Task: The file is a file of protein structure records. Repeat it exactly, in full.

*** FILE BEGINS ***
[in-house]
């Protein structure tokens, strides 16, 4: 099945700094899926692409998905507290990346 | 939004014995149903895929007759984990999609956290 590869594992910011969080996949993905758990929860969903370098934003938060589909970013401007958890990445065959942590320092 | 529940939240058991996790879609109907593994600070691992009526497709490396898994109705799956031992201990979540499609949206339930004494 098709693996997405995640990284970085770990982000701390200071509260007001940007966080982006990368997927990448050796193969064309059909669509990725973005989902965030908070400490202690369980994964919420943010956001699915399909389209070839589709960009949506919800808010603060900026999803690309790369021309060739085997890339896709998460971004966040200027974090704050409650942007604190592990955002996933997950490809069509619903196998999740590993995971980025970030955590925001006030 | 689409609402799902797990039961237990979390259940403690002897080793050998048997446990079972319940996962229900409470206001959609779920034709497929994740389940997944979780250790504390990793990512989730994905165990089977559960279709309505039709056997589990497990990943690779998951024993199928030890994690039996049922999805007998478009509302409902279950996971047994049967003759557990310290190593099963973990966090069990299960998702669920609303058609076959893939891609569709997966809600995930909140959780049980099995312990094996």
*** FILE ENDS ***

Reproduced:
[in-house]
């Protein structure tokens, strides 16, 4: 099945700094899926692409998905507290990346 | 939004014995149903895929007759984990999609956290 590869594992910011969080996949993905758990929860969903370098934003938060589909970013401007958890990445065959942590320092 | 529940939240058991996790879609109907593994600070691992009526497709490396898994109705799956031992201990979540499609949206339930004494 098709693996997405995640990284970085770990982000701390200071509260007001940007966080982006990368997927990448050796193969064309059909669509990725973005989902965030908070400490202690369980994964919420943010956001699915399909389209070839589709960009949506919800808010603060900026999803690309790369021309060739085997890339896709998460971004966040200027974090704050409650942007604190592990955002996933997950490809069509619903196998999740590993995971980025970030955590925001006030 | 689409609402799902797990039961237990979390259940403690002897080793050998048997446990079972319940996962229900409470206001959609779920034709497929994740389940997944979780250790504390990793990512989730994905165990089977559960279709309505039709056997589990497990990943690779998951024993199928030890994690039996049922999805007998478009509302409902279950996971047994049967003759557990310290190593099963973990966090069990299960998702669920609303058609076959893939891609569709997966809600995930909140959780049980099995312990094996």